An exciting and often terrifying adventure story, and a precursor to the famous nineteenth-century slave narratives, Equiano’s The Interesting Narrative recounts his kidnapping in Africa aged ten, his service as a slave of an officer in the British Navy for ten years, and his life after he bought his freedom in 1766, growing to become one of the foremost figures of the anti-slavery movement in Britain.
The Interesting Narrative is a spirited autobiography, a tale of spiritual quest and fulfillment and a sophisticated treatise on religion, politics and economics.
Olaudah Equiano (c. 1745 – 31 March 1797), known for most of his life as Gustavus Vassa, was a writer and abolitionist from, according to his memoir, the Eboe region of the Kingdom of Benin (today southern Nigeria). Enslaved as a child, he was taken to the Caribbean and sold as a slave to a Royal Navy officer. He was sold twice more but purchased his freedom in 1766.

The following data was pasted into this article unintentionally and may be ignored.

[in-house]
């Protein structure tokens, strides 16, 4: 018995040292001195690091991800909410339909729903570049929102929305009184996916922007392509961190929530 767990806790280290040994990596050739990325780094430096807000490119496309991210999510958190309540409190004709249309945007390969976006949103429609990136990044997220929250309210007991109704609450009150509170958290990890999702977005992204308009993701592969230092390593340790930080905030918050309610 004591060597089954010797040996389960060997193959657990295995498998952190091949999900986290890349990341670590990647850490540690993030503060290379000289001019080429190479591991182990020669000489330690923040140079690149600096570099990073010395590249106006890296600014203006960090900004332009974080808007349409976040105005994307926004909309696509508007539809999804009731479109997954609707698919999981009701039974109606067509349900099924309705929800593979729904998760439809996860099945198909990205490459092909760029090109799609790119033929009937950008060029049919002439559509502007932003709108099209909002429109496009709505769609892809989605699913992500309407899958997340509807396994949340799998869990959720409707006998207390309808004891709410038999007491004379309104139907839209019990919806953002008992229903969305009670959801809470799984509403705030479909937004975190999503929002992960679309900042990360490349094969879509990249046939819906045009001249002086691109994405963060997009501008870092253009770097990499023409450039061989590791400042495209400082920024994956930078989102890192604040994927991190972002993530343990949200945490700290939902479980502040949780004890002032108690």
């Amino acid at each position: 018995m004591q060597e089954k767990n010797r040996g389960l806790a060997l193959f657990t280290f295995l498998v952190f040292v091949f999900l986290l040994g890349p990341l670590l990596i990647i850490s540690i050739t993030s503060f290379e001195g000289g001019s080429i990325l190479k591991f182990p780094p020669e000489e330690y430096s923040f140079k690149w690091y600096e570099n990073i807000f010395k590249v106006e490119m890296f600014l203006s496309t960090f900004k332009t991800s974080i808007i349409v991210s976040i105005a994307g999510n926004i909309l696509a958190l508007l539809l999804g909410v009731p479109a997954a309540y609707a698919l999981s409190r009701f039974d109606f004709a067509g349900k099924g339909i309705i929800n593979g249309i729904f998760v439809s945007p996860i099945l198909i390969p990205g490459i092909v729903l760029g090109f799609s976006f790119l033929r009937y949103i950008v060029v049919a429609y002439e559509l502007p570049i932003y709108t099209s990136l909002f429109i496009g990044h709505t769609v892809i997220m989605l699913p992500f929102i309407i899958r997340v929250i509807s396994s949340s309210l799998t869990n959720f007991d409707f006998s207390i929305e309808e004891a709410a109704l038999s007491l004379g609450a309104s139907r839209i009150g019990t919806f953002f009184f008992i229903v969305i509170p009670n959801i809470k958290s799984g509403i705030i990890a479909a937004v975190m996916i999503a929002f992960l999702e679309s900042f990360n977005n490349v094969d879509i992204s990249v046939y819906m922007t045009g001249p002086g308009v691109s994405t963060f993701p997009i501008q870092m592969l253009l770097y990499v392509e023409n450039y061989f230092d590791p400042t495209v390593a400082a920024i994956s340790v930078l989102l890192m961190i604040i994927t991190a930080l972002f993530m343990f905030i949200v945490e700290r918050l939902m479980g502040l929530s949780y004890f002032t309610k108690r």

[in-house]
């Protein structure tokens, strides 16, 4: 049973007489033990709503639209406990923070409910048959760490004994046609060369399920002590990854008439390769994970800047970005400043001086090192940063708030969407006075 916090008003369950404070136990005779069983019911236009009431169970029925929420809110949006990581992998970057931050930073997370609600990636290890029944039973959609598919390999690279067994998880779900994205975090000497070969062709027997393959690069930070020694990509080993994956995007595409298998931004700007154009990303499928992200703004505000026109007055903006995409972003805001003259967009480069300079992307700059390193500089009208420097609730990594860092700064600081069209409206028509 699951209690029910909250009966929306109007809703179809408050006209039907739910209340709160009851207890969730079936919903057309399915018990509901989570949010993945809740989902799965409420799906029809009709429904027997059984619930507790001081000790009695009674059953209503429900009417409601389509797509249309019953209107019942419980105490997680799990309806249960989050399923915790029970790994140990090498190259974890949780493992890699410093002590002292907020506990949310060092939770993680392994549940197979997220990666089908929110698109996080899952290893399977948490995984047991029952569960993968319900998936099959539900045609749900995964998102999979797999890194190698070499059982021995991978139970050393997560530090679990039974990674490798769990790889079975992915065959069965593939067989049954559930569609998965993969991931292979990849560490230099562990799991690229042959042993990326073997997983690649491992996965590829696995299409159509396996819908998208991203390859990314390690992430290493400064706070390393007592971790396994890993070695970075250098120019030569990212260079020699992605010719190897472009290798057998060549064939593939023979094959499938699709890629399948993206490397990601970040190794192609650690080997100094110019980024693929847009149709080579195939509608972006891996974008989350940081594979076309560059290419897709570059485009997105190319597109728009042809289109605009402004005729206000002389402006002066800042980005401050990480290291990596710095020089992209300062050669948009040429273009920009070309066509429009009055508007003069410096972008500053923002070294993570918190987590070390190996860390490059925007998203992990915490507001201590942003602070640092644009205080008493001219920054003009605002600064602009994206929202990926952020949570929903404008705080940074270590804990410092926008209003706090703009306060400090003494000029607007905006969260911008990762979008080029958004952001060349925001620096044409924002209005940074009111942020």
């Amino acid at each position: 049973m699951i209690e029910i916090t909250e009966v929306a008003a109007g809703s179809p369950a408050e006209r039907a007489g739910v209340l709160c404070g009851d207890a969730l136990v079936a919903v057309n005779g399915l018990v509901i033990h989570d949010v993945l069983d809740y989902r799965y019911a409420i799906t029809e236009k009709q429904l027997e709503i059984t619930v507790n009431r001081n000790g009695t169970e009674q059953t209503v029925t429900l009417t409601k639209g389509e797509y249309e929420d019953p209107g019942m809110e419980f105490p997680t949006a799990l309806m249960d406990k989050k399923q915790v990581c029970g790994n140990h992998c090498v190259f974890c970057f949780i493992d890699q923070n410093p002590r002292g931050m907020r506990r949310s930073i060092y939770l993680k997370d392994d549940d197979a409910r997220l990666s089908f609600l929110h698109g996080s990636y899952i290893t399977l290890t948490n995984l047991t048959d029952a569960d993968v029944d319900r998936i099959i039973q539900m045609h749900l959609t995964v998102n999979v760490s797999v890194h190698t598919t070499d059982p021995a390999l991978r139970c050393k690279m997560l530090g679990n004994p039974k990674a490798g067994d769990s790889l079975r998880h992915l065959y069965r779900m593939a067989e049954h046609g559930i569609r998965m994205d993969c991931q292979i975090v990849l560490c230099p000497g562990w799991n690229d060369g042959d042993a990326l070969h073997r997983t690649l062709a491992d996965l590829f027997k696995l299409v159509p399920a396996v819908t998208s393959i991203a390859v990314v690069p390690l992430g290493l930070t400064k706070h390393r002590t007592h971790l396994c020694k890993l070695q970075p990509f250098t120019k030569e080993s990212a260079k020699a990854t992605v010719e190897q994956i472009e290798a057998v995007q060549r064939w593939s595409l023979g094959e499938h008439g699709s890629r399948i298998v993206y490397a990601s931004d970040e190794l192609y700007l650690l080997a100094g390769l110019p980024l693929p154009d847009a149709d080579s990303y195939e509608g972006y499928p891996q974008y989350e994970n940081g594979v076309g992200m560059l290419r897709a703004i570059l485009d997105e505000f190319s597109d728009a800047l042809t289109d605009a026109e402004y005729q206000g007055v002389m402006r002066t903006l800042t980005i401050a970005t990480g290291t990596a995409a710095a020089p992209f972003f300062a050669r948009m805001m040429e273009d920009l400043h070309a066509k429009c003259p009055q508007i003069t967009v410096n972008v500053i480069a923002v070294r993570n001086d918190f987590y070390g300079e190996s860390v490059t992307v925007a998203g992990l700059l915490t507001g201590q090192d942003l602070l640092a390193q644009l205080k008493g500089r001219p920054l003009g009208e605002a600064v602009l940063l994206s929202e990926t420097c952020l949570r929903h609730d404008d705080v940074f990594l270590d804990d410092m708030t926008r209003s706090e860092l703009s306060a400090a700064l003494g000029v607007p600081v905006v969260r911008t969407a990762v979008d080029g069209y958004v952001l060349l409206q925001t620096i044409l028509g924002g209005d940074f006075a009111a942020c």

As a freedman in London, Equiano supported the British abolitionist movement. He was part of the Sons of Africa, an abolitionist group composed of Africans living in Britain, and he was active among leaders of the anti-slave trade movement in the 1780s. He published his autobiography, The Interesting Narrative of the Life of Olaudah Equiano (1789), which depicted the horrors of slavery. It went through nine editions in his lifetime and helped gain passage of the British Slave Trade Act 1807, which abolished the slave trade. Equiano married an English woman named Susannah Cullen in 1792 and they had two daughters. He died in 1797 in Westminster.